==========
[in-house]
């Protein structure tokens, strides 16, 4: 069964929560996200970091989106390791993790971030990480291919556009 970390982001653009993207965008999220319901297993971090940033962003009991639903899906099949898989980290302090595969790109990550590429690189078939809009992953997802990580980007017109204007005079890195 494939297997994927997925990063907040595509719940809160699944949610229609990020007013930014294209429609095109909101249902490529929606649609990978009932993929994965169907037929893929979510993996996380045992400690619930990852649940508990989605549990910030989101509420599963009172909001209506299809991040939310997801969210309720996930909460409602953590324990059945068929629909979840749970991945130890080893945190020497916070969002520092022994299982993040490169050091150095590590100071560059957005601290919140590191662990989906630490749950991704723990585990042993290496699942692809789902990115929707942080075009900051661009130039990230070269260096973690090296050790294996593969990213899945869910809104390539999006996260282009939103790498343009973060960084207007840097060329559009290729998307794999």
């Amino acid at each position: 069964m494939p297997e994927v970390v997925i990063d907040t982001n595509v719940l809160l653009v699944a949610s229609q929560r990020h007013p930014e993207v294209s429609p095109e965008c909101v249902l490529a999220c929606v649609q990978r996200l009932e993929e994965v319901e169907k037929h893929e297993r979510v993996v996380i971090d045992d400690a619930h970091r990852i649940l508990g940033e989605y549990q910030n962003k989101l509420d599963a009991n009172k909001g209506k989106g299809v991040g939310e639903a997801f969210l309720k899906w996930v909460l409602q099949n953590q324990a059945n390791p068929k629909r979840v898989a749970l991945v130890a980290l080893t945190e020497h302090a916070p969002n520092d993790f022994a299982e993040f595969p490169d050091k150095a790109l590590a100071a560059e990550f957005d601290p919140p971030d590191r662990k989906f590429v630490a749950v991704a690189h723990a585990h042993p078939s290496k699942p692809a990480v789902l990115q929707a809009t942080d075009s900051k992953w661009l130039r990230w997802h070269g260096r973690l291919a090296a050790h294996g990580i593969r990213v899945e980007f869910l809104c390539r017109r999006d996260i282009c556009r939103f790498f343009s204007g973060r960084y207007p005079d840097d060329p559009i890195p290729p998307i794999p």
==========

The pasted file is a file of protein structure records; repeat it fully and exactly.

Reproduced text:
[in-house]
């Protein structure tokens, strides 16, 4: 069964929560996200970091989106390791993790971030990480291919556009 970390982001653009993207965008999220319901297993971090940033962003009991639903899906099949898989980290302090595969790109990550590429690189078939809009992953997802990580980007017109204007005079890195 494939297997994927997925990063907040595509719940809160699944949610229609990020007013930014294209429609095109909101249902490529929606649609990978009932993929994965169907037929893929979510993996996380045992400690619930990852649940508990989605549990910030989101509420599963009172909001209506299809991040939310997801969210309720996930909460409602953590324990059945068929629909979840749970991945130890080893945190020497916070969002520092022994299982993040490169050091150095590590100071560059957005601290919140590191662990989906630490749950991704723990585990042993290496699942692809789902990115929707942080075009900051661009130039990230070269260096973690090296050790294996593969990213899945869910809104390539999006996260282009939103790498343009973060960084207007840097060329559009290729998307794999």
């Amino acid at each position: 069964m494939p297997e994927v970390v997925i990063d907040t982001n595509v719940l809160l653009v699944a949610s229609q929560r990020h007013p930014e993207v294209s429609p095109e965008c909101v249902l490529a999220c929606v649609q990978r996200l009932e993929e994965v319901e169907k037929h893929e297993r979510v993996v996380i971090d045992d400690a619930h970091r990852i649940l508990g940033e989605y549990q910030n962003k989101l509420d599963a009991n009172k909001g209506k989106g299809v991040g939310e639903a997801f969210l309720k899906w996930v909460l409602q099949n953590q324990a059945n390791p068929k629909r979840v898989a749970l991945v130890a980290l080893t945190e020497h302090a916070p969002n520092d993790f022994a299982e993040f595969p490169d050091k150095a790109l590590a100071a560059e990550f957005d601290p919140p971030d590191r662990k989906f590429v630490a749950v991704a690189h723990a585990h042993p078939s290496k699942p692809a990480v789902l990115q929707a809009t942080d075009s900051k992953w661009l130039r990230w997802h070269g260096r973690l291919a090296a050790h294996g990580i593969r990213v899945e980007f869910l809104c390539r017109r999006d996260i282009c556009r939103f790498f343009s204007g973060r960084y207007p005079d840097d060329p559009i890195p290729p998307i794999p």